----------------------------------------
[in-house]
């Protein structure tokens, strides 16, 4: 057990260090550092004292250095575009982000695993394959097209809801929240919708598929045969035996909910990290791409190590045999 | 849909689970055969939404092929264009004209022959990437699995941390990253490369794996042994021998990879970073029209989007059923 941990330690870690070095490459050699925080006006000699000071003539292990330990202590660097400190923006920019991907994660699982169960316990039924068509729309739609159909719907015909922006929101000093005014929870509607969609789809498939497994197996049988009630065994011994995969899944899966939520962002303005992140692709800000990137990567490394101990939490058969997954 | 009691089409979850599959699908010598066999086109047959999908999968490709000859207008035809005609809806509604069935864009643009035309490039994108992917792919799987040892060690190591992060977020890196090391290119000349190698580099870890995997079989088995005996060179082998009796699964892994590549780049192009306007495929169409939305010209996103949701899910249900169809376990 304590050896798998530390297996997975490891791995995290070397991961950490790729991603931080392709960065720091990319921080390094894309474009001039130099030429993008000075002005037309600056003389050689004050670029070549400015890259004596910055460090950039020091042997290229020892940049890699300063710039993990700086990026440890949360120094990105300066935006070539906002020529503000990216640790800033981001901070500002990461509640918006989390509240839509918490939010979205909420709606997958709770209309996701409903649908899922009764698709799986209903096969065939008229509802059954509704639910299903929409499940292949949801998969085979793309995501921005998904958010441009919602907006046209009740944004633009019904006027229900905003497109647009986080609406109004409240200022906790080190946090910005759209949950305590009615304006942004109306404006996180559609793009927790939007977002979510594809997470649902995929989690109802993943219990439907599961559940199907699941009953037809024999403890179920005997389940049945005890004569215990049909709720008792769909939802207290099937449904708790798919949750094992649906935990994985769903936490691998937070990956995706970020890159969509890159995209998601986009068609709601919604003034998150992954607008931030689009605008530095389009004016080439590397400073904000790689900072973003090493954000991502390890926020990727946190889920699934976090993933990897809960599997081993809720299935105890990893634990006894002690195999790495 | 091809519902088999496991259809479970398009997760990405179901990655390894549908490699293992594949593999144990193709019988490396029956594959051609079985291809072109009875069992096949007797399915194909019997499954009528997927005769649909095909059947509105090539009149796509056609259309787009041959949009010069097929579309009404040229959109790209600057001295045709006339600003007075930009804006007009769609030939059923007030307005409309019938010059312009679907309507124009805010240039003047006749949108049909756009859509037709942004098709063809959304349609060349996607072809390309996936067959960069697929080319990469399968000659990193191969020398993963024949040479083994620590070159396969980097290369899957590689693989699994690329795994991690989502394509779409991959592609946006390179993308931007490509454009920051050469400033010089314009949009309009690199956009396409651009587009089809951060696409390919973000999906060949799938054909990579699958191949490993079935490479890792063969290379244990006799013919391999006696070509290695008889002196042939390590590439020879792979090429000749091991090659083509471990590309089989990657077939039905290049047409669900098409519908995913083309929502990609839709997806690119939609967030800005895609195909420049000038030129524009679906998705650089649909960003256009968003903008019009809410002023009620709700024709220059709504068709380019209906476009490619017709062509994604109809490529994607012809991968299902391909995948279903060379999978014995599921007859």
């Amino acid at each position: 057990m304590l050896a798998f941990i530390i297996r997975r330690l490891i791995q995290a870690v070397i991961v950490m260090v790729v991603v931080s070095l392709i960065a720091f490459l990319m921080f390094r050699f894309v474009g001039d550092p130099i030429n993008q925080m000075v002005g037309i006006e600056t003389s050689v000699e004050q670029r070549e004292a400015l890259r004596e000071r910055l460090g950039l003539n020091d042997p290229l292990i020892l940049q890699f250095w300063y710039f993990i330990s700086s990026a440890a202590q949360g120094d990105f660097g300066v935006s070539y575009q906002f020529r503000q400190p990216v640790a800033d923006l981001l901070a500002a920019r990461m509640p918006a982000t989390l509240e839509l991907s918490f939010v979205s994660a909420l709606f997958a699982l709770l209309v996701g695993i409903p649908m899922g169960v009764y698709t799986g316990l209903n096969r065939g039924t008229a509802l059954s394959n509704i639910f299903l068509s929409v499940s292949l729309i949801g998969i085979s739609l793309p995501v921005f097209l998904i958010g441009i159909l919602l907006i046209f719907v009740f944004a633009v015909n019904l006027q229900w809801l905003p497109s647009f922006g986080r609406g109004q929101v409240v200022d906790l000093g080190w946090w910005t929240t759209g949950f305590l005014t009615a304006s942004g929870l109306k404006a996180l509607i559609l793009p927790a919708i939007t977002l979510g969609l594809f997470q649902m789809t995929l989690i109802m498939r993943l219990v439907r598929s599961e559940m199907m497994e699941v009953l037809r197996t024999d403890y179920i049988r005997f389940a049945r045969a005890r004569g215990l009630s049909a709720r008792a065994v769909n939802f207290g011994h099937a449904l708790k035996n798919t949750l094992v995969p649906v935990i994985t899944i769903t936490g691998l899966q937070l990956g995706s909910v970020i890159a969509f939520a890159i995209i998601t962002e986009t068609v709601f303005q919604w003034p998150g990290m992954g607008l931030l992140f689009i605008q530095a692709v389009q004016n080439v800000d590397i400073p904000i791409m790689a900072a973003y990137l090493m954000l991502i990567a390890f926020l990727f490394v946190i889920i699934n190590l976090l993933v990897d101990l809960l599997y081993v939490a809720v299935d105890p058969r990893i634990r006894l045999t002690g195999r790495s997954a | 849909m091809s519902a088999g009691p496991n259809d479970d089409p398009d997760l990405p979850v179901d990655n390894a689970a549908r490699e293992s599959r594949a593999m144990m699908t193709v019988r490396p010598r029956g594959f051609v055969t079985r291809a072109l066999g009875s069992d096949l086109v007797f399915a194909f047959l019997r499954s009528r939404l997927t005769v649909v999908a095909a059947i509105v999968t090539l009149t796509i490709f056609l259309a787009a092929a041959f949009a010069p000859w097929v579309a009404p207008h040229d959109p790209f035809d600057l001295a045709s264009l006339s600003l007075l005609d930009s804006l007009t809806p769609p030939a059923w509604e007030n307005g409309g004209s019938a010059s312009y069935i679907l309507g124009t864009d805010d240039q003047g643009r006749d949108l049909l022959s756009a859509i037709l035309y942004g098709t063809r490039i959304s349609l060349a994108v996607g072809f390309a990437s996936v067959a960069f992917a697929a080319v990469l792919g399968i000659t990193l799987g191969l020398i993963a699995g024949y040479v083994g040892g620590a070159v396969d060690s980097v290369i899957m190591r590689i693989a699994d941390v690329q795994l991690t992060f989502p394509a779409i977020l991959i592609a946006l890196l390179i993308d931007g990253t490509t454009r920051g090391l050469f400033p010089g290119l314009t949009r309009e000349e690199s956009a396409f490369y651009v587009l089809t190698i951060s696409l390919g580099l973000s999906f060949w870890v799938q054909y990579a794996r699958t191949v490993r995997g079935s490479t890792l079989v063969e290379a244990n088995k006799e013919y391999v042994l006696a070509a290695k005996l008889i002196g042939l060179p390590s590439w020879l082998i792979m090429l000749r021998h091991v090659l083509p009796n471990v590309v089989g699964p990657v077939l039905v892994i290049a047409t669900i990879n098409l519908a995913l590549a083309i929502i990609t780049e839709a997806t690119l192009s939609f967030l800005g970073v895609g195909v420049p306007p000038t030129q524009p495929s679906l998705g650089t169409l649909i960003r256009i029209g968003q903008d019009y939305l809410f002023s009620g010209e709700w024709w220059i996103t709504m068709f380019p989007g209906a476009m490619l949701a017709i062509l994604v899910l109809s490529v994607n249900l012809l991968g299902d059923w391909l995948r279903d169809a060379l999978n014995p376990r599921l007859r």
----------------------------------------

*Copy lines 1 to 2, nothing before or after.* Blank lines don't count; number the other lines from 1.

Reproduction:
[in-house]
């Protein structure tokens, strides 16, 4: 057990260090550092004292250095575009982000695993394959097209809801929240919708598929045969035996909910990290791409190590045999 | 849909689970055969939404092929264009004209022959990437699995941390990253490369794996042994021998990879970073029209989007059923 941990330690870690070095490459050699925080006006000699000071003539292990330990202590660097400190923006920019991907994660699982169960316990039924068509729309739609159909719907015909922006929101000093005014929870509607969609789809498939497994197996049988009630065994011994995969899944899966939520962002303005992140692709800000990137990567490394101990939490058969997954 | 009691089409979850599959699908010598066999086109047959999908999968490709000859207008035809005609809806509604069935864009643009035309490039994108992917792919799987040892060690190591992060977020890196090391290119000349190698580099870890995997079989088995005996060179082998009796699964892994590549780049192009306007495929169409939305010209996103949701899910249900169809376990 304590050896798998530390297996997975490891791995995290070397991961950490790729991603931080392709960065720091990319921080390094894309474009001039130099030429993008000075002005037309600056003389050689004050670029070549400015890259004596910055460090950039020091042997290229020892940049890699300063710039993990700086990026440890949360120094990105300066935006070539906002020529503000990216640790800033981001901070500002990461509640918006989390509240839509918490939010979205909420709606997958709770209309996701409903649908899922009764698709799986209903096969065939008229509802059954509704639910299903929409499940292949949801998969085979793309995501921005998904958010441009919602907006046209009740944004633009019904006027229900905003497109647009986080609406109004409240200022906790080190946090910005759209949950305590009615304006942004109306404006996180559609793009927790939007977002979510594809997470649902995929989690109802993943219990439907599961559940199907699941009953037809024999403890179920005997389940049945005890004569215990049909709720008792769909939802207290099937449904708790798919949750094992649906935990994985769903936490691998937070990956995706970020890159969509890159995209998601986009068609709601919604003034998150992954607008931030689009605008530095389009004016080439590397400073904000790689900072973003090493954000991502390890926020990727946190889920699934976090993933990897809960599997081993809720299935105890990893634990006894002690195999790495 | 091809519902088999496991259809479970398009997760990405179901990655390894549908490699293992594949593999144990193709019988490396029956594959051609079985291809072109009875069992096949007797399915194909019997499954009528997927005769649909095909059947509105090539009149796509056609259309787009041959949009010069097929579309009404040229959109790209600057001295045709006339600003007075930009804006007009769609030939059923007030307005409309019938010059312009679907309507124009805010240039003047006749949108049909756009859509037709942004098709063809959304349609060349996607072809390309996936067959960069697929080319990469399968000659990193191969020398993963024949040479083994620590070159396969980097290369899957590689693989699994690329795994991690989502394509779409991959592609946006390179993308931007490509454009920051050469400033010089314009949009309009690199956009396409651009587009089809951060696409390919973000999906060949799938054909990579699958191949490993079935490479890792063969290379244990006799013919391999006696070509290695008889002196042939390590590439020879792979090429000749091991090659083509471990590309089989990657077939039905290049047409669900098409519908995913083309929502990609839709997806690119939609967030800005895609195909420049000038030129524009679906998705650089649909960003256009968003903008019009809410002023009620709700024709220059709504068709380019209906476009490619017709062509994604109809490529994607012809991968299902391909995948279903060379999978014995599921007859």